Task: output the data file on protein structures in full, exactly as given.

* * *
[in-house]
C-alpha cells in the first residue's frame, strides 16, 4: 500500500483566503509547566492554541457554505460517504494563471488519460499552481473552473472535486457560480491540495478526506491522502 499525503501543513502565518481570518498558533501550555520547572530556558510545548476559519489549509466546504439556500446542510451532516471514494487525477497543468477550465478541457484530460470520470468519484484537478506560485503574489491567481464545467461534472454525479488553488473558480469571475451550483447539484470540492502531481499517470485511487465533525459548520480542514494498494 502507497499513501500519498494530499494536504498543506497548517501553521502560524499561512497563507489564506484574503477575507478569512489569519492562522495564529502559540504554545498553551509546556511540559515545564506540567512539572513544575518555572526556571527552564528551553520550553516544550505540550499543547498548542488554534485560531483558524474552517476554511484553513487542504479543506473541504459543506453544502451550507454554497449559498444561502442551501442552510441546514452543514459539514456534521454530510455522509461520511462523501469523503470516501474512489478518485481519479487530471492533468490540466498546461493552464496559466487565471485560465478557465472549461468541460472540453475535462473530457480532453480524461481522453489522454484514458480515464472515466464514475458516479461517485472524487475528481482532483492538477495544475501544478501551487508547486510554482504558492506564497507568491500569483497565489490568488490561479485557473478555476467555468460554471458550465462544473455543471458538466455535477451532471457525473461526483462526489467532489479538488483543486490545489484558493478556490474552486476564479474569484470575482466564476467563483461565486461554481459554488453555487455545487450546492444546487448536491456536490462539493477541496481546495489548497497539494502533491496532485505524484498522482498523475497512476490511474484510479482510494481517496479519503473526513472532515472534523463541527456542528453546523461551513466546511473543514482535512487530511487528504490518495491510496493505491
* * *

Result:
[in-house]
C-alpha cells in the first residue's frame, strides 16, 4: 500500500483566503509547566492554541457554505460517504494563471488519460499552481473552473472535486457560480491540495478526506491522502 499525503501543513502565518481570518498558533501550555520547572530556558510545548476559519489549509466546504439556500446542510451532516471514494487525477497543468477550465478541457484530460470520470468519484484537478506560485503574489491567481464545467461534472454525479488553488473558480469571475451550483447539484470540492502531481499517470485511487465533525459548520480542514494498494 502507497499513501500519498494530499494536504498543506497548517501553521502560524499561512497563507489564506484574503477575507478569512489569519492562522495564529502559540504554545498553551509546556511540559515545564506540567512539572513544575518555572526556571527552564528551553520550553516544550505540550499543547498548542488554534485560531483558524474552517476554511484553513487542504479543506473541504459543506453544502451550507454554497449559498444561502442551501442552510441546514452543514459539514456534521454530510455522509461520511462523501469523503470516501474512489478518485481519479487530471492533468490540466498546461493552464496559466487565471485560465478557465472549461468541460472540453475535462473530457480532453480524461481522453489522454484514458480515464472515466464514475458516479461517485472524487475528481482532483492538477495544475501544478501551487508547486510554482504558492506564497507568491500569483497565489490568488490561479485557473478555476467555468460554471458550465462544473455543471458538466455535477451532471457525473461526483462526489467532489479538488483543486490545489484558493478556490474552486476564479474569484470575482466564476467563483461565486461554481459554488453555487455545487450546492444546487448536491456536490462539493477541496481546495489548497497539494502533491496532485505524484498522482498523475497512476490511474484510479482510494481517496479519503473526513472532515472534523463541527456542528453546523461551513466546511473543514482535512487530511487528504490518495491510496493505491